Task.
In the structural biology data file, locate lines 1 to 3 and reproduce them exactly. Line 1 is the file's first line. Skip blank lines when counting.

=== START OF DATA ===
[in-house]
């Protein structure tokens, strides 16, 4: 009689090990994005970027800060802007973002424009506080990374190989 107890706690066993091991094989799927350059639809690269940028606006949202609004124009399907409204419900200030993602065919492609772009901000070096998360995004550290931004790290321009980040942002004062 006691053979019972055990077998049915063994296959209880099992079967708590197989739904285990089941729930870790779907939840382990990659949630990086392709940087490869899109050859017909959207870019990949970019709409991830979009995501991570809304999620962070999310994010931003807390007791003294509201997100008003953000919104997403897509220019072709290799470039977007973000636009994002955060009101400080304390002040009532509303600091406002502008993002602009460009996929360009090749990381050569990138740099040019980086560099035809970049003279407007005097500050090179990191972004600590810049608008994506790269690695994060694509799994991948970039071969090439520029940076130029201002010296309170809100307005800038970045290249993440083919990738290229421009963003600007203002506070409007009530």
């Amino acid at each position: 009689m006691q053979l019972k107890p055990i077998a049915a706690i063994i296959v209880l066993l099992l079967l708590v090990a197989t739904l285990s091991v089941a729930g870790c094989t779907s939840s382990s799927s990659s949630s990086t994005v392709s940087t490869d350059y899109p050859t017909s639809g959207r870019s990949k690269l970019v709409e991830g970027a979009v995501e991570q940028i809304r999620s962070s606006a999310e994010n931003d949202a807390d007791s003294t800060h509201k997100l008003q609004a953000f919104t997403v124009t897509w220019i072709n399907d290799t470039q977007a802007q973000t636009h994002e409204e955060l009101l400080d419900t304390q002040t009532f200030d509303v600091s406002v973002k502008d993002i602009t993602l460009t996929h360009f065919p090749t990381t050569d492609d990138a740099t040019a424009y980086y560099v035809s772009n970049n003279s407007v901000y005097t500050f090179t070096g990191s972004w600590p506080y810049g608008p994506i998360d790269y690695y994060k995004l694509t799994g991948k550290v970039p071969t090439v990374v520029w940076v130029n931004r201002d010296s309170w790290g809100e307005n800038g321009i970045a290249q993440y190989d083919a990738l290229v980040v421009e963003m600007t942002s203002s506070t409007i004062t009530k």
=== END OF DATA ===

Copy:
[in-house]
């Protein structure tokens, strides 16, 4: 009689090990994005970027800060802007973002424009506080990374190989 107890706690066993091991094989799927350059639809690269940028606006949202609004124009399907409204419900200030993602065919492609772009901000070096998360995004550290931004790290321009980040942002004062 006691053979019972055990077998049915063994296959209880099992079967708590197989739904285990089941729930870790779907939840382990990659949630990086392709940087490869899109050859017909959207870019990949970019709409991830979009995501991570809304999620962070999310994010931003807390007791003294509201997100008003953000919104997403897509220019072709290799470039977007973000636009994002955060009101400080304390002040009532509303600091406002502008993002602009460009996929360009090749990381050569990138740099040019980086560099035809970049003279407007005097500050090179990191972004600590810049608008994506790269690695994060694509799994991948970039071969090439520029940076130029201002010296309170809100307005800038970045290249993440083919990738290229421009963003600007203002506070409007009530």
């Amino acid at each position: 009689m006691q053979l019972k107890p055990i077998a049915a706690i063994i296959v209880l066993l099992l079967l708590v090990a197989t739904l285990s091991v089941a729930g870790c094989t779907s939840s382990s799927s990659s949630s990086t994005v392709s940087t490869d350059y899109p050859t017909s639809g959207r870019s990949k690269l970019v709409e991830g970027a979009v995501e991570q940028i809304r999620s962070s606006a999310e994010n931003d949202a807390d007791s003294t800060h509201k997100l008003q609004a953000f919104t997403v124009t897509w220019i072709n399907d290799t470039q977007a802007q973000t636009h994002e409204e955060l009101l400080d419900t304390q002040t009532f200030d509303v600091s406002v973002k502008d993002i602009t993602l460009t996929h360009f065919p090749t990381t050569d492609d990138a740099t040019a424009y980086y560099v035809s772009n970049n003279s407007v901000y005097t500050f090179t070096g990191s972004w600590p506080y810049g608008p994506i998360d790269y690695y994060k995004l694509t799994g991948k550290v970039p071969t090439v990374v520029w940076v130029n931004r201002d010296s309170w790290g809100e307005n800038g321009i970045a290249q993440y190989d083919a990738l290229v980040v421009e963003m600007t942002s203002s506070t409007i004062t009530k």